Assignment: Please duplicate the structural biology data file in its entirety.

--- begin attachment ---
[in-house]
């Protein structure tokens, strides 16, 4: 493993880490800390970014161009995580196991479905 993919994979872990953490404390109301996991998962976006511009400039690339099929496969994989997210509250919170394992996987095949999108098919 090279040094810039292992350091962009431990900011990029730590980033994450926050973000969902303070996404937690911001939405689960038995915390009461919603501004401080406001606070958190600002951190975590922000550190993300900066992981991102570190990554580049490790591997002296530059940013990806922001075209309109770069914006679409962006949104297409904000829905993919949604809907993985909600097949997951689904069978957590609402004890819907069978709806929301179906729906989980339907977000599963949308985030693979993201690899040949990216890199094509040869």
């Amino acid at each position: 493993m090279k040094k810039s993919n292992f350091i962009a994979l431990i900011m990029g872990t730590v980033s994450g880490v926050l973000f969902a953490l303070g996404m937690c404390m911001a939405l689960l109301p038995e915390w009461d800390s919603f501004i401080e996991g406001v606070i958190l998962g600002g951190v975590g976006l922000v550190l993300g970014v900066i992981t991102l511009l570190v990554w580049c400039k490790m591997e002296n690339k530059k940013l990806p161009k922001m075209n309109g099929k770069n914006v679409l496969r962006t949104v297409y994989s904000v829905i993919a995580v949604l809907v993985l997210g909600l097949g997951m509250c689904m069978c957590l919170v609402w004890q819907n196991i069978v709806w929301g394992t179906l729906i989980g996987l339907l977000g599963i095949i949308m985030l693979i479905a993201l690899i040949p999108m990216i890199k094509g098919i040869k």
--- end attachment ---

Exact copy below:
[in-house]
């Protein structure tokens, strides 16, 4: 493993880490800390970014161009995580196991479905 993919994979872990953490404390109301996991998962976006511009400039690339099929496969994989997210509250919170394992996987095949999108098919 090279040094810039292992350091962009431990900011990029730590980033994450926050973000969902303070996404937690911001939405689960038995915390009461919603501004401080406001606070958190600002951190975590922000550190993300900066992981991102570190990554580049490790591997002296530059940013990806922001075209309109770069914006679409962006949104297409904000829905993919949604809907993985909600097949997951689904069978957590609402004890819907069978709806929301179906729906989980339907977000599963949308985030693979993201690899040949990216890199094509040869």
């Amino acid at each position: 493993m090279k040094k810039s993919n292992f350091i962009a994979l431990i900011m990029g872990t730590v980033s994450g880490v926050l973000f969902a953490l303070g996404m937690c404390m911001a939405l689960l109301p038995e915390w009461d800390s919603f501004i401080e996991g406001v606070i958190l998962g600002g951190v975590g976006l922000v550190l993300g970014v900066i992981t991102l511009l570190v990554w580049c400039k490790m591997e002296n690339k530059k940013l990806p161009k922001m075209n309109g099929k770069n914006v679409l496969r962006t949104v297409y994989s904000v829905i993919a995580v949604l809907v993985l997210g909600l097949g997951m509250c689904m069978c957590l919170v609402w004890q819907n196991i069978v709806w929301g394992t179906l729906i989980g996987l339907l977000g599963i095949i949308m985030l693979i479905a993201l690899i040949p999108m990216i890199k094509g098919i040869k």